Getting Shit Done

Article pairing: don’t let habits get in the way

Gamification might be bad, actually? – Elizabeth Bear

Not only does it turn your entire life into filling out timesheets, as if everything we do needs to be self-improvement or a billable hour (#hustleculture) but it also changes the goal, right? So the goal stops being “I want to play guitar because I enjoy playing guitar….And instead, the goal becomes “I should play guitar because I am supposed to play guitar so I get to fill in the little box on my habit tracker.”

One thing I learned in my twenties, which I am trying to relearn now, is that there are only two reasons to do things: because you want to, or because you have to.

The Imperfectionist: Against good habits – Oliver Burkeman

I think one of the subtler psychological obstacles to building a creative and fulfilling life – in other words, to actually getting around to the things we most want to do with our finite weeks on earth – is the idea that we first need to become the kind of person who does those things all the time.


Process Over Outcome

Quoted 3-2-1: On mediocrity vs. genius, taking risks, and when to ignore a problem | James Clear by James Clear (James Clear)

3 ideas from me, 2 quotes from other people, and 1 question for you.

“New goals don’t deliver new results. New lifestyles do.

And a lifestyle is a process, not an outcome.

For this reason, your energy should go into building better habits, not chasing better results.”

— James Clear

Getting Shit Done Personal Growth

Watched Interview with James Clear

Watched Tiny Changes with Big Results // Ground Up 083 by Matt D’Avella from

James Clear is the author of the book Atomic Habits. His work combines a range of disciplines including biology, neuroscience, psychology & philosophy.

“Decisions and habits are two pillars of leading a better life. Your decisions set the potential for your life. Your habits determine how much of that potential you realize.”

— James Clear

His metaphor is interesting about balancing ambition with not being super accomplished: be gracious with yourself for being a sapling and not a full gown tree, just focus on keeping growing and being good for where you are now.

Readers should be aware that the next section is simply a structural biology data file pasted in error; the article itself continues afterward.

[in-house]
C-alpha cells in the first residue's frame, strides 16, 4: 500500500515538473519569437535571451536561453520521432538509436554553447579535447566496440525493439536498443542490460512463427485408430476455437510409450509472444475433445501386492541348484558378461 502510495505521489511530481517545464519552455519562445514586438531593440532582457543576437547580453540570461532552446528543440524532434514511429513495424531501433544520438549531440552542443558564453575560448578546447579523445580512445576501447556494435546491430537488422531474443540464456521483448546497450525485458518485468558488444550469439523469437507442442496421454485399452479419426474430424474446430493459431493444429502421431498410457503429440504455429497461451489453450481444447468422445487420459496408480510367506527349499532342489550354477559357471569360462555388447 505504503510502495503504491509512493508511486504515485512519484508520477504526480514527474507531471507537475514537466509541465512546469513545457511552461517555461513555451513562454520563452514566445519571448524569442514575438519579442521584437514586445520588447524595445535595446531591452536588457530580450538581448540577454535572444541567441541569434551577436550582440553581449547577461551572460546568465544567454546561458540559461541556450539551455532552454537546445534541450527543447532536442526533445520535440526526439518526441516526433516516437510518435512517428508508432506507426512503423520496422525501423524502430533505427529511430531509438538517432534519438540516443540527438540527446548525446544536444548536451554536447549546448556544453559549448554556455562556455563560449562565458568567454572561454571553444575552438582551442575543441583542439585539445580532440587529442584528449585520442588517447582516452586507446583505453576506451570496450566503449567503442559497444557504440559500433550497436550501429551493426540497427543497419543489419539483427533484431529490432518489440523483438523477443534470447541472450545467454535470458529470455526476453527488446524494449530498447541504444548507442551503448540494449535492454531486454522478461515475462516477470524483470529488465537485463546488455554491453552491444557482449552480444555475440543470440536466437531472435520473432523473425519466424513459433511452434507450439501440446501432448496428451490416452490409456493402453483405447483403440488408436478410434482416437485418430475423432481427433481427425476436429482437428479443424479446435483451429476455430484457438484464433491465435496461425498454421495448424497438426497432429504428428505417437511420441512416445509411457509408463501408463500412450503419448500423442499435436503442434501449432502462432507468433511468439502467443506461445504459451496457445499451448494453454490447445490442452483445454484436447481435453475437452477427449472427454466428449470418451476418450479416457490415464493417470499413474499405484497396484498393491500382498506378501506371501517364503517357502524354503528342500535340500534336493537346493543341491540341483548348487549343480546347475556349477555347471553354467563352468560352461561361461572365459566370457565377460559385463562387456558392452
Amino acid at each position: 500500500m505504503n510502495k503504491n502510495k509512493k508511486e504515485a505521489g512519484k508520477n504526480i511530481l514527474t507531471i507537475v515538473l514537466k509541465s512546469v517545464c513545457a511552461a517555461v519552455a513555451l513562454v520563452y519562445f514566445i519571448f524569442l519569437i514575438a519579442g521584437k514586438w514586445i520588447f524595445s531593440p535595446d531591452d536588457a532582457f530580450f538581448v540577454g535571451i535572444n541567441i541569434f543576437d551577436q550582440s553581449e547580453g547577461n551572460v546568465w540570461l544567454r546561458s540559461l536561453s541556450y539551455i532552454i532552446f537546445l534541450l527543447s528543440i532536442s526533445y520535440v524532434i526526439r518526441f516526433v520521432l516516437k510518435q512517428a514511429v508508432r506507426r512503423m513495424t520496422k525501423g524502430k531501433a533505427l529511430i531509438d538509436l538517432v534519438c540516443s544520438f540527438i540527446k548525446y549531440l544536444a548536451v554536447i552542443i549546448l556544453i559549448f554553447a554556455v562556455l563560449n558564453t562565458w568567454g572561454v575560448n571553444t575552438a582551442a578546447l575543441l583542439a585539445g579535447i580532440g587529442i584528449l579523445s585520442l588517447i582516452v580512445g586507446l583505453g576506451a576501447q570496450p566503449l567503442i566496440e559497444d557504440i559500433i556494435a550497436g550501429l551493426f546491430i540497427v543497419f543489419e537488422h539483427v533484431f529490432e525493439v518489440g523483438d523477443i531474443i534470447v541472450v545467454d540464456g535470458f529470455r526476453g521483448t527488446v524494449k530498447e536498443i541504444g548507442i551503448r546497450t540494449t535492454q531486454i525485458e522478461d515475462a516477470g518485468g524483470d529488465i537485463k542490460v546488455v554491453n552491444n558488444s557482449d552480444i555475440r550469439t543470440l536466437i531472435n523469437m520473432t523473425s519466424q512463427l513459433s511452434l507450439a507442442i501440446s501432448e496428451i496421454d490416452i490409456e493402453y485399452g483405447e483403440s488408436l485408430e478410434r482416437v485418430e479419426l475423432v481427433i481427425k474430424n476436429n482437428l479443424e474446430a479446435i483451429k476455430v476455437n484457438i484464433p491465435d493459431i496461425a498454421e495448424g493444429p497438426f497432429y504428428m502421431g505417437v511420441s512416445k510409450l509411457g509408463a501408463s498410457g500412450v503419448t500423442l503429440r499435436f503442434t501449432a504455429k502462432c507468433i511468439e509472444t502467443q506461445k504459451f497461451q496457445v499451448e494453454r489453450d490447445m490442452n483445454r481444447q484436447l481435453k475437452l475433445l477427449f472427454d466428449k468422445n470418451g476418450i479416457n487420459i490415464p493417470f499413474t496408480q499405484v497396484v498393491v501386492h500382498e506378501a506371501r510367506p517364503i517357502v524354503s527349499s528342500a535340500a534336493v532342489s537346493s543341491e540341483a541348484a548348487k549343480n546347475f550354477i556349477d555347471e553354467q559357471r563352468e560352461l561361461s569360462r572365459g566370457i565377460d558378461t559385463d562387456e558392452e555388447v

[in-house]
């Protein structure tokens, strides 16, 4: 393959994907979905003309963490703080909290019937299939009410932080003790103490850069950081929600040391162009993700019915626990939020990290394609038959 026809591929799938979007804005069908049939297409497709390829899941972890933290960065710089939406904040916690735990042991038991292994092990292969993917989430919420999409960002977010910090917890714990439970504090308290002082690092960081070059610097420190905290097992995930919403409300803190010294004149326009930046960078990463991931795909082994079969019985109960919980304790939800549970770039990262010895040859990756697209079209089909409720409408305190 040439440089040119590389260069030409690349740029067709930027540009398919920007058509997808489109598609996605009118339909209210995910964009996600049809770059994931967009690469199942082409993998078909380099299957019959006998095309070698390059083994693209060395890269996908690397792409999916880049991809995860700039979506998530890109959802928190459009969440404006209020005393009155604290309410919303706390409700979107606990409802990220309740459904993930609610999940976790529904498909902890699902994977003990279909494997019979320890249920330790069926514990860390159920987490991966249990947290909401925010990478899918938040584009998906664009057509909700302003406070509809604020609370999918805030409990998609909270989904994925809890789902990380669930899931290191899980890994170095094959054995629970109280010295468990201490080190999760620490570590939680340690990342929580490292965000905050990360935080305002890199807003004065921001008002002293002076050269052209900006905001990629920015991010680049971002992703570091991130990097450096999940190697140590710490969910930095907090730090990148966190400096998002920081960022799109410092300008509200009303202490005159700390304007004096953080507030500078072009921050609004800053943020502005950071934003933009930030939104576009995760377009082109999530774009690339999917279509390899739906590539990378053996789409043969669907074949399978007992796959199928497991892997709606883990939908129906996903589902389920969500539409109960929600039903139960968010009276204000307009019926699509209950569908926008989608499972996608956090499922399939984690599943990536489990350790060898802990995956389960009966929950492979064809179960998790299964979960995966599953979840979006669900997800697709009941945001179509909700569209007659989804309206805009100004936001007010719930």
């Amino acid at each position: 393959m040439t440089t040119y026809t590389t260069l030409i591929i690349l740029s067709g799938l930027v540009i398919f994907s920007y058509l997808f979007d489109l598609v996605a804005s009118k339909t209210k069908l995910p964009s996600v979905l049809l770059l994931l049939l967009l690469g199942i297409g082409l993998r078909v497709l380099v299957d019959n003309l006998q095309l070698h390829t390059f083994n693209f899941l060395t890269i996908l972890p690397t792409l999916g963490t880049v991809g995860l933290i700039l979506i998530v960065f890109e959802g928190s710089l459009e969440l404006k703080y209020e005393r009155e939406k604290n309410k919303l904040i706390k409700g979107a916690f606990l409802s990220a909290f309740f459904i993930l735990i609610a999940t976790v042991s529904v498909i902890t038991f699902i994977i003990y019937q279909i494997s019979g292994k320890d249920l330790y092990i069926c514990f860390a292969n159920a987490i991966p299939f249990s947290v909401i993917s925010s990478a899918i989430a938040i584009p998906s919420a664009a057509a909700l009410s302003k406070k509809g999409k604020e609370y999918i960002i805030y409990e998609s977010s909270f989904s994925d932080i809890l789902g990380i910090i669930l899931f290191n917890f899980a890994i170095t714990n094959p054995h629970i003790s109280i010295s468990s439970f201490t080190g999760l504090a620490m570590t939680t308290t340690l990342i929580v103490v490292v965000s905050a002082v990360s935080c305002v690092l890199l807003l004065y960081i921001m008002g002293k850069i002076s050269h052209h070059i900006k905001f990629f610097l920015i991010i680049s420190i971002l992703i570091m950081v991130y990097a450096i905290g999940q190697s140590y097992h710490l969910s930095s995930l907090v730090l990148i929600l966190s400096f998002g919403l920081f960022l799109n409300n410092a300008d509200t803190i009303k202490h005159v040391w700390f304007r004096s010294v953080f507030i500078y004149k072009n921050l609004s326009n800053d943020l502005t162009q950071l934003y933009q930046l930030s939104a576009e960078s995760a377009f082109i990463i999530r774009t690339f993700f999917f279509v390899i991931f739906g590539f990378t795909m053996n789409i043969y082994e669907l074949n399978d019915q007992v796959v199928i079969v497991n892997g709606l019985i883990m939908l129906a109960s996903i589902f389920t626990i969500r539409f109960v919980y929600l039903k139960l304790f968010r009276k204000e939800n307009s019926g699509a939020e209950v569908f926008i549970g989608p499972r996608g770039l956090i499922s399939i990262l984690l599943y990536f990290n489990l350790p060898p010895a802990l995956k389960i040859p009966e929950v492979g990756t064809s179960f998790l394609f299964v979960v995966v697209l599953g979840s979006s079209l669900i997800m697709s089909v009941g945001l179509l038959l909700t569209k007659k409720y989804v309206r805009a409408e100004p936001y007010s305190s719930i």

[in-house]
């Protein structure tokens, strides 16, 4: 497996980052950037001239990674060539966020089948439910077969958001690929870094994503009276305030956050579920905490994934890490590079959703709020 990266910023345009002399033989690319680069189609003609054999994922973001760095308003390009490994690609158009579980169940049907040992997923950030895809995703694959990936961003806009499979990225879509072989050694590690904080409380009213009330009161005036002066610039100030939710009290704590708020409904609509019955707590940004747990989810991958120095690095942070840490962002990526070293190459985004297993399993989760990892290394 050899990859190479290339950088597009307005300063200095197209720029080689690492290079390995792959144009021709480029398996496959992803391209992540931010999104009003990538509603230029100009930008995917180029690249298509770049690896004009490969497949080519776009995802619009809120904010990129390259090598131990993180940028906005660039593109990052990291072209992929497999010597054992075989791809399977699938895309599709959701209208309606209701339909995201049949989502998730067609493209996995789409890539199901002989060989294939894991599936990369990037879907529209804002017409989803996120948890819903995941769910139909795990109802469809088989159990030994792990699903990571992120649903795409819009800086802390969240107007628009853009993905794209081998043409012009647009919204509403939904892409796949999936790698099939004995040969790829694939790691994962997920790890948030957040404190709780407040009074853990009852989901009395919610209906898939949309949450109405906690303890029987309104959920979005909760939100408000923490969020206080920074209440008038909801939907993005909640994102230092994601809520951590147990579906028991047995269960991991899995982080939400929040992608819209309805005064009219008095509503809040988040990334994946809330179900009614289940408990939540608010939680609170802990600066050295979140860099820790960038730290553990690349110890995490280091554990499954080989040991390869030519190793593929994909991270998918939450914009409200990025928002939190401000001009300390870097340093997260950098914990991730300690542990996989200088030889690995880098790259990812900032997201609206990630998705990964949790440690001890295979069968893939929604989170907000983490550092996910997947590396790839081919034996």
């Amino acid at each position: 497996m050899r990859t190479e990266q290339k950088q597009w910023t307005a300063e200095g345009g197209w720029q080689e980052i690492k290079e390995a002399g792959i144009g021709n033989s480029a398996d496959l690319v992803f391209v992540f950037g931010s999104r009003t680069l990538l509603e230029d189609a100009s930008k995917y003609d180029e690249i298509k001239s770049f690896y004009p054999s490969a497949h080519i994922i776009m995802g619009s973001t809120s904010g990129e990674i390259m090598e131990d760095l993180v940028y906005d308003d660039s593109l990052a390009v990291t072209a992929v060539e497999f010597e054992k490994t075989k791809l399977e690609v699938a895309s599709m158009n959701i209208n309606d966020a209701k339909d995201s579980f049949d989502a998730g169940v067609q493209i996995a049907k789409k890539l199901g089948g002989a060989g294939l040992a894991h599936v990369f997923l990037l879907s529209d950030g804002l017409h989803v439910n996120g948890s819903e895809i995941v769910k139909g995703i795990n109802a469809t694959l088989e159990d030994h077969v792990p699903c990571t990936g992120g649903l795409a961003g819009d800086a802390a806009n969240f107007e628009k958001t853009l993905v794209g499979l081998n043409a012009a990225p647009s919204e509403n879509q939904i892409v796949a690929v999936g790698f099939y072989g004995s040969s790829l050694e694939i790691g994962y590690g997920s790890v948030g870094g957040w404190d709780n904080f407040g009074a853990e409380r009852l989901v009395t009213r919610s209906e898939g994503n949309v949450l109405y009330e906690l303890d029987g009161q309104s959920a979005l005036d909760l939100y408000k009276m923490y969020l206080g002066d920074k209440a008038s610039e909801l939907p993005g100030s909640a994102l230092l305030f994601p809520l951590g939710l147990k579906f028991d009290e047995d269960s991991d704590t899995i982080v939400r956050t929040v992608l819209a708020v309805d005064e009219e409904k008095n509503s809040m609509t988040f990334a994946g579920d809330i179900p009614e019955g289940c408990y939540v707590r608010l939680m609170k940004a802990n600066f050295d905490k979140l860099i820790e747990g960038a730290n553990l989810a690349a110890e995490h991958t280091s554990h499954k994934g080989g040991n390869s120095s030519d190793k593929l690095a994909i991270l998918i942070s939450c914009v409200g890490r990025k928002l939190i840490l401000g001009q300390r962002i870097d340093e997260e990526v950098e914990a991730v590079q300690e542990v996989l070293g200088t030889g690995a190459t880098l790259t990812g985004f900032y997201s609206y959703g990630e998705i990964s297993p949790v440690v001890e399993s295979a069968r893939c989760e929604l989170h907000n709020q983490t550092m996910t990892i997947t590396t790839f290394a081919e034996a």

“Find out what the right recipe of your talents are… and how can you combine those in some kind of unique way that’s more compelling than they would be alone.”

— James Clear

Risk-taking: look for known costs/risks and unbounded potential

Benefit of getting your inspiration from another vertical than the one where you create – e.g. bringing in content from books to the blog and email newsletter sphere can make you stand out

“People take too much ownership of their ideas and don’t realize how much they’ve been gifted” from the past and others. “Give all the credit away.”

“When life doesn’t challenge you, you should probably challenge yourself.”

— James Clear

Getting Shit Done

The Importance of Maintenance

Bookmarked Art of Managing Yourself: Things I’ve Learned by Yina HuangYina Huang (

If there is one fundamental principle I live by, it is to remember the second law of thermodynamics: that everything is subject to entropy and decay.
In less intense terms, it literally means everything is falling apart slowly.

The 5 Principles of Self-Management:

  1. Actively manage these four things: physical items, digital items, thoughts, and time.
  2. Focus on systems and routine to automate recurring tasks.
  3. Treat yourself like your own CEO.
  4. Beyond organizing your digital and physical items, it’s important to organize your mind.
  5. Nothing is forever, the key is maintenance, maintenance, maintenance.

The “organize your mind” step is part of why I have this mind garden!

I’ve found that ensuring these four are organized is one of the best ways to minimize stress and anxiety:

  • Physical items
  • Digital items
  • Thoughts
  • Time

Using the analogy of a business, what are the key categories in your life that you need to consistently maintain? For ex: Physical Health? Financials? Relationships? Personal Growth?

Personal Growth

Changing habits through observation

Bookmarked How to change an unwanted habit by Amogh (The Examined Life)

It took me <2 min/day for a month. No will power, guilt or external motivation needed.

Exhibit A, what gets measured gets managed.

“We won’t need to force any change in our behaviour because consciousness itself will take care of this by its intrinsic power.

His approach: literally write down how much of something you did a day. Every day for a month. For example, number of cookies eaten or time spent on phone.

As we begin to see and realize what we repeatedly do–without needing self-shaming and blame–the power of awareness automatically begins to exert influence on our behaviour and impulses